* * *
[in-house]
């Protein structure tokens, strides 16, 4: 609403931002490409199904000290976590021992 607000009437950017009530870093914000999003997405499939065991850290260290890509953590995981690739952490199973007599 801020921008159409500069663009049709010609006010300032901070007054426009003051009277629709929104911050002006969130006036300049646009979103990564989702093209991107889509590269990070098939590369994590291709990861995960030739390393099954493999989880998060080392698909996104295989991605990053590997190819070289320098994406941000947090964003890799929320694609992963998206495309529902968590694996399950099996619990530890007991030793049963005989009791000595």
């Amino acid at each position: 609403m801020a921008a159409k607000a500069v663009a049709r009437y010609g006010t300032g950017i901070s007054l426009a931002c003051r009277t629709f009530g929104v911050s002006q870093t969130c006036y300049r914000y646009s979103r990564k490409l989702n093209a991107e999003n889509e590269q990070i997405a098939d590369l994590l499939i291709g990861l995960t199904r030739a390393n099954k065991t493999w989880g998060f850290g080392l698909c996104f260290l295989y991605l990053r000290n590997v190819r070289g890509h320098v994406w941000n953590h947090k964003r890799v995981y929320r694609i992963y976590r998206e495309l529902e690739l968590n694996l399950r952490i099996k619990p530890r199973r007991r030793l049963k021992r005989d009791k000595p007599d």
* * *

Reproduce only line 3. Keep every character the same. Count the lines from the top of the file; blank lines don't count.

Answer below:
């Amino acid at each position: 609403m801020a921008a159409k607000a500069v663009a049709r009437y010609g006010t300032g950017i901070s007054l426009a931002c003051r009277t629709f009530g929104v911050s002006q870093t969130c006036y300049r914000y646009s979103r990564k490409l989702n093209a991107e999003n889509e590269q990070i997405a098939d590369l994590l499939i291709g990861l995960t199904r030739a390393n099954k065991t493999w989880g998060f850290g080392l698909c996104f260290l295989y991605l990053r000290n590997v190819r070289g890509h320098v994406w941000n953590h947090k964003r890799v995981y929320r694609i992963y976590r998206e495309l529902e690739l968590n694996l399950r952490i099996k619990p530890r199973r007991r030793l049963k021992r005989d009791k000595p007599d």